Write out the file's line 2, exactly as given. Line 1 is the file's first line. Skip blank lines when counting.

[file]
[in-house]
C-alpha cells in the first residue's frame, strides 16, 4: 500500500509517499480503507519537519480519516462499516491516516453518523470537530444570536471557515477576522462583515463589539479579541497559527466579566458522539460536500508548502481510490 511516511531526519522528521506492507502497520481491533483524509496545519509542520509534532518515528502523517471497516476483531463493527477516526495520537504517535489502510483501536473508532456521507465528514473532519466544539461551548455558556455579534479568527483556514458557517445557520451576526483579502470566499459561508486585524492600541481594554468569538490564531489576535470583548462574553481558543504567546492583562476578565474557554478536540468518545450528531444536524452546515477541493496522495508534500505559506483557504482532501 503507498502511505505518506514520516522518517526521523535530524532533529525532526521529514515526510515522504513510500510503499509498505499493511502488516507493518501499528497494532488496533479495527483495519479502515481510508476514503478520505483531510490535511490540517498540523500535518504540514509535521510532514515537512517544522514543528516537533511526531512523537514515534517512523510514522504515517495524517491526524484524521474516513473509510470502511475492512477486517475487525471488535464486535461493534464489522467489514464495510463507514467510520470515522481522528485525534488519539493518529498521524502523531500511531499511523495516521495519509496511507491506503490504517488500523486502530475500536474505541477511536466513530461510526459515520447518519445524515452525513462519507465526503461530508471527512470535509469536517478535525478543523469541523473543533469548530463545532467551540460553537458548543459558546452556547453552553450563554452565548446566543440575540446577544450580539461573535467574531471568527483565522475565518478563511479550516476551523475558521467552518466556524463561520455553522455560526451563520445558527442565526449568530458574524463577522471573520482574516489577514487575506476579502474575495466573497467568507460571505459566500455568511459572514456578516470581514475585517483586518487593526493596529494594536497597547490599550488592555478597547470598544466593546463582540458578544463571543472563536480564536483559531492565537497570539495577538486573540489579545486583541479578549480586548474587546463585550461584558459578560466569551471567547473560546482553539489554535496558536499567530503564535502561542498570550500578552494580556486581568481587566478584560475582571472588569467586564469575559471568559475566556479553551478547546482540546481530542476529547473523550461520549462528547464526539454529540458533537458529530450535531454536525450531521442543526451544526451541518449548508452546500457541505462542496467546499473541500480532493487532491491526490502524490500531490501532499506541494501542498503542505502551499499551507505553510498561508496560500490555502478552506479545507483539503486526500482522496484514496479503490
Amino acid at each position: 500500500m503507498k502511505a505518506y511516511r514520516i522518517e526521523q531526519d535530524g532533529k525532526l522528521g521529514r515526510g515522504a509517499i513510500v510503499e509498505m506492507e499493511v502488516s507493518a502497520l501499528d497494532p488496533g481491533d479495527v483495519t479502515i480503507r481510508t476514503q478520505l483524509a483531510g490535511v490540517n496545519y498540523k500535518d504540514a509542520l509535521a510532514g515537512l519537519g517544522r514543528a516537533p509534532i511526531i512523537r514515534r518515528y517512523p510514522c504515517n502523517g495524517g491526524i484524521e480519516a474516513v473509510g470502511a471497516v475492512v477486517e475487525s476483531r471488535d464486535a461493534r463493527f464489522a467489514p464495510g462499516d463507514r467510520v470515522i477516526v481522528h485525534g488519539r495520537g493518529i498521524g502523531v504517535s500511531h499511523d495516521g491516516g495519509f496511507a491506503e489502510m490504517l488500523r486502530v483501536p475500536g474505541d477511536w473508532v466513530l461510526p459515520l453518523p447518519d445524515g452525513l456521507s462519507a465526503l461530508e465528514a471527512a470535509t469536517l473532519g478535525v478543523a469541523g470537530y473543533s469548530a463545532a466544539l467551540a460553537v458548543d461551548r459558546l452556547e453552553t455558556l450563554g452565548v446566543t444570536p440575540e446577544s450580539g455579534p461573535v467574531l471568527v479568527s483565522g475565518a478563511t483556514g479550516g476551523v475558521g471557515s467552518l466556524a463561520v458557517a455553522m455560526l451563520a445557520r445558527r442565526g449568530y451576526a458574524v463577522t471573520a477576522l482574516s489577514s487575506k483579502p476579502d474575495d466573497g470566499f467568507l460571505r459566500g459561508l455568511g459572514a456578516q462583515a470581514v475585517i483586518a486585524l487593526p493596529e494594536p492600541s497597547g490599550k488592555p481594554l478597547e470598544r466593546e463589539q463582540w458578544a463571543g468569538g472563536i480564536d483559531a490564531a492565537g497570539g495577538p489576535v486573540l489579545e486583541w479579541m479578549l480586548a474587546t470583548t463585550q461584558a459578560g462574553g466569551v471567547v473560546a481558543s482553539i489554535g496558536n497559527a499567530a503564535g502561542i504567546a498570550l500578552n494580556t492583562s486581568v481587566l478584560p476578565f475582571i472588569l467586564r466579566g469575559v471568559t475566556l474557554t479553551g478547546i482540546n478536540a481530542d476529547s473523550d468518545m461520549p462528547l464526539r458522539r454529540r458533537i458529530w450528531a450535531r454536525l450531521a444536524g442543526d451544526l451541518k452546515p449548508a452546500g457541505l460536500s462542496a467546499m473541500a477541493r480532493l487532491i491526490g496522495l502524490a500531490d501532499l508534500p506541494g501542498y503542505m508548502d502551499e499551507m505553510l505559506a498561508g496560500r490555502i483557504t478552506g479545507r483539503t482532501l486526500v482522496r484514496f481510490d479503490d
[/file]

C-alpha cells in the first residue's frame, strides 16, 4: 500500500509517499480503507519537519480519516462499516491516516453518523470537530444570536471557515477576522462583515463589539479579541497559527466579566458522539460536500508548502481510490 511516511531526519522528521506492507502497520481491533483524509496545519509542520509534532518515528502523517471497516476483531463493527477516526495520537504517535489502510483501536473508532456521507465528514473532519466544539461551548455558556455579534479568527483556514458557517445557520451576526483579502470566499459561508486585524492600541481594554468569538490564531489576535470583548462574553481558543504567546492583562476578565474557554478536540468518545450528531444536524452546515477541493496522495508534500505559506483557504482532501 503507498502511505505518506514520516522518517526521523535530524532533529525532526521529514515526510515522504513510500510503499509498505499493511502488516507493518501499528497494532488496533479495527483495519479502515481510508476514503478520505483531510490535511490540517498540523500535518504540514509535521510532514515537512517544522514543528516537533511526531512523537514515534517512523510514522504515517495524517491526524484524521474516513473509510470502511475492512477486517475487525471488535464486535461493534464489522467489514464495510463507514467510520470515522481522528485525534488519539493518529498521524502523531500511531499511523495516521495519509496511507491506503490504517488500523486502530475500536474505541477511536466513530461510526459515520447518519445524515452525513462519507465526503461530508471527512470535509469536517478535525478543523469541523473543533469548530463545532467551540460553537458548543459558546452556547453552553450563554452565548446566543440575540446577544450580539461573535467574531471568527483565522475565518478563511479550516476551523475558521467552518466556524463561520455553522455560526451563520445558527442565526449568530458574524463577522471573520482574516489577514487575506476579502474575495466573497467568507460571505459566500455568511459572514456578516470581514475585517483586518487593526493596529494594536497597547490599550488592555478597547470598544466593546463582540458578544463571543472563536480564536483559531492565537497570539495577538486573540489579545486583541479578549480586548474587546463585550461584558459578560466569551471567547473560546482553539489554535496558536499567530503564535502561542498570550500578552494580556486581568481587566478584560475582571472588569467586564469575559471568559475566556479553551478547546482540546481530542476529547473523550461520549462528547464526539454529540458533537458529530450535531454536525450531521442543526451544526451541518449548508452546500457541505462542496467546499473541500480532493487532491491526490502524490500531490501532499506541494501542498503542505502551499499551507505553510498561508496560500490555502478552506479545507483539503486526500482522496484514496479503490